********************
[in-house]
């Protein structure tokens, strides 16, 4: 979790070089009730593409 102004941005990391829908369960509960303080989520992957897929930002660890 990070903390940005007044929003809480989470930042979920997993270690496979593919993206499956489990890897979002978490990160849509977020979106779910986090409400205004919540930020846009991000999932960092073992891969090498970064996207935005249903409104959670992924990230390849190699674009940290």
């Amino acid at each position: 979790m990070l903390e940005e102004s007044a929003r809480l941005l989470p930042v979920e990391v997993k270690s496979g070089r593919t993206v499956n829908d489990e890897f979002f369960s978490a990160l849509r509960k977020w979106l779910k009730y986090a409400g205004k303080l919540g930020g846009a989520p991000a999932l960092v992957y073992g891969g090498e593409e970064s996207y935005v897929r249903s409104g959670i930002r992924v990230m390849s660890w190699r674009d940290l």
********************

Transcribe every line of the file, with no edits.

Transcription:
[in-house]
């Protein structure tokens, strides 16, 4: 979790070089009730593409 102004941005990391829908369960509960303080989520992957897929930002660890 990070903390940005007044929003809480989470930042979920997993270690496979593919993206499956489990890897979002978490990160849509977020979106779910986090409400205004919540930020846009991000999932960092073992891969090498970064996207935005249903409104959670992924990230390849190699674009940290």
């Amino acid at each position: 979790m990070l903390e940005e102004s007044a929003r809480l941005l989470p930042v979920e990391v997993k270690s496979g070089r593919t993206v499956n829908d489990e890897f979002f369960s978490a990160l849509r509960k977020w979106l779910k009730y986090a409400g205004k303080l919540g930020g846009a989520p991000a999932l960092v992957y073992g891969g090498e593409e970064s996207y935005v897929r249903s409104g959670i930002r992924v990230m390849s660890w190699r674009d940290l």